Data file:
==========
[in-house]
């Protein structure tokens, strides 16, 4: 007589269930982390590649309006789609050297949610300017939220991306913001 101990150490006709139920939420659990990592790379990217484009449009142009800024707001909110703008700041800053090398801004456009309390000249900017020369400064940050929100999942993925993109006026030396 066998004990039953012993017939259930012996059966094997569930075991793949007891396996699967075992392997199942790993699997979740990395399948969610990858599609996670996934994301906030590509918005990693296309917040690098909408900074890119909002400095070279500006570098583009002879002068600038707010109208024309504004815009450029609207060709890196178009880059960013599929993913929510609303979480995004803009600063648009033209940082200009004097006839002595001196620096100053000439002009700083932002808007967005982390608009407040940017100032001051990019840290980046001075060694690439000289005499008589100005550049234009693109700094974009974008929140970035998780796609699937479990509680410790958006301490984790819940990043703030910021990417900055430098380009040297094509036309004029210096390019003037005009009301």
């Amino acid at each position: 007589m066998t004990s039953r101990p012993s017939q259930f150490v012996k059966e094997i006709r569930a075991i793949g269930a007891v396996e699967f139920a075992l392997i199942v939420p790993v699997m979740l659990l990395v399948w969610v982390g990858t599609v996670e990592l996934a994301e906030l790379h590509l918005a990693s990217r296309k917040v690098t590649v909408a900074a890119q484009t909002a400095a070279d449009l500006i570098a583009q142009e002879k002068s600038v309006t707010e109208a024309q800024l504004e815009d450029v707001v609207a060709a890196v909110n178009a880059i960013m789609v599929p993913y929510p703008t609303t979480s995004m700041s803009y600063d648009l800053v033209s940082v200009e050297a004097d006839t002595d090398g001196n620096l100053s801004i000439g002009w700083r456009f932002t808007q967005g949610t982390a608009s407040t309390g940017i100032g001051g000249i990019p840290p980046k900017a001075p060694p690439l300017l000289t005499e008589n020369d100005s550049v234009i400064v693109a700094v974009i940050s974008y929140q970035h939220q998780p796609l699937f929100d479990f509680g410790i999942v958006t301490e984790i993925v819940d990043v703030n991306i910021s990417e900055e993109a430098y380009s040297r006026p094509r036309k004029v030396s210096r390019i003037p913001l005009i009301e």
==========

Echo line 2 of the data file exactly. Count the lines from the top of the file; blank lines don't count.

């Protein structure tokens, strides 16, 4: 007589269930982390590649309006789609050297949610300017939220991306913001 101990150490006709139920939420659990990592790379990217484009449009142009800024707001909110703008700041800053090398801004456009309390000249900017020369400064940050929100999942993925993109006026030396 066998004990039953012993017939259930012996059966094997569930075991793949007891396996699967075992392997199942790993699997979740990395399948969610990858599609996670996934994301906030590509918005990693296309917040690098909408900074890119909002400095070279500006570098583009002879002068600038707010109208024309504004815009450029609207060709890196178009880059960013599929993913929510609303979480995004803009600063648009033209940082200009004097006839002595001196620096100053000439002009700083932002808007967005982390608009407040940017100032001051990019840290980046001075060694690439000289005499008589100005550049234009693109700094974009974008929140970035998780796609699937479990509680410790958006301490984790819940990043703030910021990417900055430098380009040297094509036309004029210096390019003037005009009301």